In mid-May, we were approached by long time rancher, environmental advocate, and San Juan Citizens Alliance member, Don Schreiber, who discovered that Hilcorp Energy Company was trying to get exemptions from laws that restrict the number of wells they can drill in Rio Arriba and San Juan counties.
We were immediately concerned about the filing’s vague implications and set out alongside the Schreibers and our allies at the Oil and Gas Accountability Project to figure out what was at stake in Hilcorp’s application. In our digging, we discovered Hilcorp was trying not only to get around laws, but also to cut public input out of the process.
Currently, Hilcorp is allowed to drill four wells every 320 acres in the Blanco-Mesaverde gas “pool,” where they currently produce from 5,329 oil wells. But they want to waive that rule in order to drill wells even closer together.
Hilcorp wants to drill more wells than they’re allowed to, so first they must file an application with the New Mexico Oil Conservation Division (NMOCD) and present it at a public hearing for public comment. Exemptions to well density rules can result in major impacts to the landscape, air quality, wildlife, and people who live in northwestern New Mexico. Since 2017, the NMOCD has approved over 30 applications granting Hilcorp an exception to well density requirements, and they have ten more pending.
This time, however, Hilcorp not only applied for the right to drill more wells per section of land, they also tried to cut the public out of the decision-making process.
Hilcorp asked the NMOCD to allow them to skip over the public hearing process through which decisions about well spacing are normally made. Instead, Hilcorp proposed, this decision could be left solely to an NMOCD employee in the local office in Aztec.
And yet, Hilcorp did not even do its due diligence to inform landowners and residents in San Juan and Rio Arriba counties who would be impacted by this proposal. The cryptic legal notice that the company filled in local newspapers did not specify the geographical locations that would be affected, and nor did the company reach out to landowners personally. Tellingly, however, Hilcorp did share its proposal with all oil and gas operators in northwestern New Mexico.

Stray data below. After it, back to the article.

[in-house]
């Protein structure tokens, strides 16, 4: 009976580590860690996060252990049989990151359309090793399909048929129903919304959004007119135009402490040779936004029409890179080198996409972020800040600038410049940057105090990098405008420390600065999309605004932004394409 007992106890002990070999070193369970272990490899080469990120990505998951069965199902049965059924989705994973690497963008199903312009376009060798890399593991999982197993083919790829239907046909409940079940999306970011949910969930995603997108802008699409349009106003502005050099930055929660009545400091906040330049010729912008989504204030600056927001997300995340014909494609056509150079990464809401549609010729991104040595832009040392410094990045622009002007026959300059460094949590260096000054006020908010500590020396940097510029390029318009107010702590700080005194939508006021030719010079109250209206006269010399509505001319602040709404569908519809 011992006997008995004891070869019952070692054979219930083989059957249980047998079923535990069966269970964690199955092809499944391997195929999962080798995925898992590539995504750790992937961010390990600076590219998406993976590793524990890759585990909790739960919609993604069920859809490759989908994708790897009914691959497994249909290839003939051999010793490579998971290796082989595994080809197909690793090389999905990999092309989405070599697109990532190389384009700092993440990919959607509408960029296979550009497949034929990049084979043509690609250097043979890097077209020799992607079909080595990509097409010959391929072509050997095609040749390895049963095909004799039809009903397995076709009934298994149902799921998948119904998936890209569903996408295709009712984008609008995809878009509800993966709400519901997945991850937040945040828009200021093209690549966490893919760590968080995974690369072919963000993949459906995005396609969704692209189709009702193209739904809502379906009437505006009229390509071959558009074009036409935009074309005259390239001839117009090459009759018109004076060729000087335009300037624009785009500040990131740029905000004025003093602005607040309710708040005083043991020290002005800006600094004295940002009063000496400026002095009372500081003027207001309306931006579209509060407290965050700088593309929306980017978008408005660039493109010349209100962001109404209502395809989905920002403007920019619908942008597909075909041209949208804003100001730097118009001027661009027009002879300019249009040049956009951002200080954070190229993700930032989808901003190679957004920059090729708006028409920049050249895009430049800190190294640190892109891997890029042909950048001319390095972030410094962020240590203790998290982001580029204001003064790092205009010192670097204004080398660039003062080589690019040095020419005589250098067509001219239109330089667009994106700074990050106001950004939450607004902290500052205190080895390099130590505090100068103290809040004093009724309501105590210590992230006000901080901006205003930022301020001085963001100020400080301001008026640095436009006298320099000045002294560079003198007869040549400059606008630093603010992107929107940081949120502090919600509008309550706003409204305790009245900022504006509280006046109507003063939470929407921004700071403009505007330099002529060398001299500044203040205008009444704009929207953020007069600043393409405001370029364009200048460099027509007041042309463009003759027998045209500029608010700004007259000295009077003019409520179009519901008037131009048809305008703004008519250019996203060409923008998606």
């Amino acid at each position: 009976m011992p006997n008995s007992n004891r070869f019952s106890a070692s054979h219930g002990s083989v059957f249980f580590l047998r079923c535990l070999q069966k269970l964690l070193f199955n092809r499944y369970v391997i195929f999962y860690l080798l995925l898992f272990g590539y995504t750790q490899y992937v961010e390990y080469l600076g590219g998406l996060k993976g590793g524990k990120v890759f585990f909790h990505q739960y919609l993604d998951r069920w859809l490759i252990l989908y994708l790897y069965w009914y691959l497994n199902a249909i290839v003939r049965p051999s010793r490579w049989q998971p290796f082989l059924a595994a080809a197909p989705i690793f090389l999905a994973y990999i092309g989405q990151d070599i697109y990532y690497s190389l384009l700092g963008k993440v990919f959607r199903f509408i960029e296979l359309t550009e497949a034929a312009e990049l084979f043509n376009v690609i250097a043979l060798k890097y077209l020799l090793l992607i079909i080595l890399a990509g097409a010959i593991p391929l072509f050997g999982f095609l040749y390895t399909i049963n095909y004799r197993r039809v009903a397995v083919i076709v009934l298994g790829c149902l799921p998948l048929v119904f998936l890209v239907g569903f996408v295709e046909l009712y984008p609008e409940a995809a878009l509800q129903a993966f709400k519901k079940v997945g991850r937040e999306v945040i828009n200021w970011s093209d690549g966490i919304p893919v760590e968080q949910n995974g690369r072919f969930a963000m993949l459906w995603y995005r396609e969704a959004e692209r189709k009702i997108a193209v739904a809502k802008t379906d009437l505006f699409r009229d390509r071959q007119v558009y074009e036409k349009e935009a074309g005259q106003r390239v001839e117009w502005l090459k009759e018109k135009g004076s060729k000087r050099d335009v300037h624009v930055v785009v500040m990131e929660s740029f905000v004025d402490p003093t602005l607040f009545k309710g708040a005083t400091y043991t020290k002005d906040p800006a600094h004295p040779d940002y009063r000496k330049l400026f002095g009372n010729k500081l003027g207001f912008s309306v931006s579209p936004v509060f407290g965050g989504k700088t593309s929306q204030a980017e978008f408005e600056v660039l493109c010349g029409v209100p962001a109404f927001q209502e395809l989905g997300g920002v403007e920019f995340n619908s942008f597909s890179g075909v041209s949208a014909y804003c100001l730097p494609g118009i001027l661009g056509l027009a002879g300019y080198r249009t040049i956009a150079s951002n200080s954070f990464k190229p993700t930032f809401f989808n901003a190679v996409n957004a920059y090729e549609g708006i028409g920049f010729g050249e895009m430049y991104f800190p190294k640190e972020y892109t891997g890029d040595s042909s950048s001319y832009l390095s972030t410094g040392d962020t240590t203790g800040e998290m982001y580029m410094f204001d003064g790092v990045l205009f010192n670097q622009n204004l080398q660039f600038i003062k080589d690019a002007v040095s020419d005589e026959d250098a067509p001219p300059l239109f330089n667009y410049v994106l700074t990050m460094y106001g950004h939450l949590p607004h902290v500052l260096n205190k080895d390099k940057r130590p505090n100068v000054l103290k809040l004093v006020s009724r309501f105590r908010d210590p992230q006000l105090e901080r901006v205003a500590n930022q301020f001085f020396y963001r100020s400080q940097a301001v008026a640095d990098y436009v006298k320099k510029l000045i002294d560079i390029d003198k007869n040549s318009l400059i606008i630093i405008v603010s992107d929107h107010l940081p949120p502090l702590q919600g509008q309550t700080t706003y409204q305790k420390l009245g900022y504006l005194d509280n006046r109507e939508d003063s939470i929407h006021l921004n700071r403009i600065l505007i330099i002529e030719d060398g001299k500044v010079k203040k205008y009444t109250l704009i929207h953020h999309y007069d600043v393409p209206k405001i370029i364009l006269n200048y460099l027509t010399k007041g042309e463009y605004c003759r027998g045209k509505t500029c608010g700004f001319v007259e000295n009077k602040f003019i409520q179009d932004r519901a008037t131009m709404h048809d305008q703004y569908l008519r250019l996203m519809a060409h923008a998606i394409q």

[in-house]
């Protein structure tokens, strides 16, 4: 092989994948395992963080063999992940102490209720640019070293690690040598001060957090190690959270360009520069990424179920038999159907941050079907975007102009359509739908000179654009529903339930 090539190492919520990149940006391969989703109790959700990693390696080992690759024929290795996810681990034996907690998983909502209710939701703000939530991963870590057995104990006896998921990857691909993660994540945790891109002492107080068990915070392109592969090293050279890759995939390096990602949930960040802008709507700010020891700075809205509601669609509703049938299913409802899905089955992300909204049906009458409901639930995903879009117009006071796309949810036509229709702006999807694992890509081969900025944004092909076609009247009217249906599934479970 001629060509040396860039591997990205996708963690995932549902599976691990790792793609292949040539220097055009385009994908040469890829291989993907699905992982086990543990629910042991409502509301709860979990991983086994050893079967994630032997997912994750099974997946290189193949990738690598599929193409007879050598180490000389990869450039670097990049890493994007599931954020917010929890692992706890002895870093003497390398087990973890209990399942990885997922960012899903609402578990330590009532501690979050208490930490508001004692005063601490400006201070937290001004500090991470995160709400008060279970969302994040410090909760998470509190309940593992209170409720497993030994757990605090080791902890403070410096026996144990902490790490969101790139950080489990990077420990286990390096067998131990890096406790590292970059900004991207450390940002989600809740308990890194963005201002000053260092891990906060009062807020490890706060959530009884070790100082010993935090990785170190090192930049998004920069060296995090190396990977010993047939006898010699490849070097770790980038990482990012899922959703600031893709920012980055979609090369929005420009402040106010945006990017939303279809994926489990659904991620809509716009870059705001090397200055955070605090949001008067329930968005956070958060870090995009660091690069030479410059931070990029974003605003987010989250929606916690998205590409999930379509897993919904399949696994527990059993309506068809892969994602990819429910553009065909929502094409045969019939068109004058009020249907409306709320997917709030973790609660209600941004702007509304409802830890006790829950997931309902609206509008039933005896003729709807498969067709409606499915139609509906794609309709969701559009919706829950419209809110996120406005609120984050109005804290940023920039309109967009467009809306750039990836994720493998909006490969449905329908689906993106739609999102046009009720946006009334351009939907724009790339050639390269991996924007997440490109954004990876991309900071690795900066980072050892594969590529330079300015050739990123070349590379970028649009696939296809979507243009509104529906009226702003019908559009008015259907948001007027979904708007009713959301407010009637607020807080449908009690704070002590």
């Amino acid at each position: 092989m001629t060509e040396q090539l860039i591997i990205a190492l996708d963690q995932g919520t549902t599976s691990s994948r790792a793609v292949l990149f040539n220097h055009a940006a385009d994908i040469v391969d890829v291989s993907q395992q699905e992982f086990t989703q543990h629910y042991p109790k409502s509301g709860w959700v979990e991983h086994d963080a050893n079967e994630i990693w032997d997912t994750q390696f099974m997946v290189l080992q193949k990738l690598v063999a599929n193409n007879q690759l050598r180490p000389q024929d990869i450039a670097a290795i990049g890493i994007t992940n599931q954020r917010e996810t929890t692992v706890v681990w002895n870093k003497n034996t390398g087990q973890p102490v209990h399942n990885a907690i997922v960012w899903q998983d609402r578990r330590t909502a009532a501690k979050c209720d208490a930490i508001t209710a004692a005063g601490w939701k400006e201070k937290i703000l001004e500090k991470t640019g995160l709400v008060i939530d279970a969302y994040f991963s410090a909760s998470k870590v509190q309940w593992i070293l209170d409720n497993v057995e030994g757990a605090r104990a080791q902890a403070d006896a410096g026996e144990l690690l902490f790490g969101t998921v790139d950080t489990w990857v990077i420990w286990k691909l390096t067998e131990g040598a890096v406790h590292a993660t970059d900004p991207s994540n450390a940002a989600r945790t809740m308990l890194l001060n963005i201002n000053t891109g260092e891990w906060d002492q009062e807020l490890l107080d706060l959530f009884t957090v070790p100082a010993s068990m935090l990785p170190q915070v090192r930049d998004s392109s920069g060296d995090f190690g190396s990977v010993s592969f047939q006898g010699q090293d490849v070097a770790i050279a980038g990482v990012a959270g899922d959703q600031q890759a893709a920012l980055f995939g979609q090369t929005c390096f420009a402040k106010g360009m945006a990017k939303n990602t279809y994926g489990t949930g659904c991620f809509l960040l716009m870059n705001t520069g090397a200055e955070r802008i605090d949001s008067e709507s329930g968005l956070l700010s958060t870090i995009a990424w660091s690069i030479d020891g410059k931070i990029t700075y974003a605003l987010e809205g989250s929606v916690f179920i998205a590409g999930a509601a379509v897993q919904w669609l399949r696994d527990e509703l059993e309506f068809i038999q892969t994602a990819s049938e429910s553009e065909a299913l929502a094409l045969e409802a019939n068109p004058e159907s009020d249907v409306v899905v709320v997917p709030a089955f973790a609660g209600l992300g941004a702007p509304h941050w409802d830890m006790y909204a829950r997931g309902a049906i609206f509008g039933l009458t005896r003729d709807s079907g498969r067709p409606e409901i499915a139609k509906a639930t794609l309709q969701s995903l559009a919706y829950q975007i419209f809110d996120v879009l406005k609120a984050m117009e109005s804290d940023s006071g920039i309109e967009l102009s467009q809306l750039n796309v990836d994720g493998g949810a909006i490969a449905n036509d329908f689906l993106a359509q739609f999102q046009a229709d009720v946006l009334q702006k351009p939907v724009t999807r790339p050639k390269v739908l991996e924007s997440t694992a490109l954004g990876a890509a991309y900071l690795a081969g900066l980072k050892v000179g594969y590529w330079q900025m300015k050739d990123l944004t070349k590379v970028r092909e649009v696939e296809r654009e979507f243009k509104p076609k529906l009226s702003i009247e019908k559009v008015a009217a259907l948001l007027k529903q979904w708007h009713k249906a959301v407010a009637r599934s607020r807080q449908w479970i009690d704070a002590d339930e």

Members of the public should always be afforded the opportunity to weigh in on public land decisions that affect our collective well-being. The environmental and public health implications of increasing drilling density in the San Juan Basin are enormous, and the public should not be left out of that decision.
“Sixty years of oil and gas development and production in New Mexico have left us with an ongoing environmental disaster,” says Don Schreiber, “but we’re largely silent because we are all frogs in a pan of slowly warming water. The public must jump out of that pan. It is not enough to just retweet, or send in a membership fee, or put on a tee shirt. We must take a public stand, and to do that we must first educate ourselves, then get off our computers and into the oil company offices, onto the well sites. Go to the NMOCD, the Bureau of Land Management, and demand answers. In this application, Hilcorp was trying to take away our right to take that public stand.”
We, along with the Schreibers, and our partners at the Oil and Gas Accountability Project, filed motions with the NMOCD, asking them to defer hearing this case for one month.
Postponing the hearing would have allowed us the time needed to learn about the case, collect evidence to present, and spread the word about what was happening. In response, Hilcorp asked the NMOCD to exclude all interventions from San Juan Citizens Alliance and our allies, claiming that we lacked standing.
But then, the New Mexico Office of the Attorney General caught wind of the case. “The Office of the Attorney General is monitoring this issue and will always take appropriate action to ensure that government agencies and processes are transparent and open to the public,” they said.
Next thing we knew, Hilcorp withdrew their application! We can only assume that this withdrawal was due to the pressure that we, along with our allies, mounted against Hilcorp.
For now, case closed. A temporary victory!
In the San Juan Basin, where most lands are already leased for oil and gas development, it is crucial to have watchdogs on the ground, doing their best to make sure that operators comply with regulations to protect air, land, and water, and that they don’t try to cut the public out of decisions about our environment. As Hilcorp comes back to the NMOCD, month after month, with applications for exceptions we promise to keep vigilant watch and oppose them.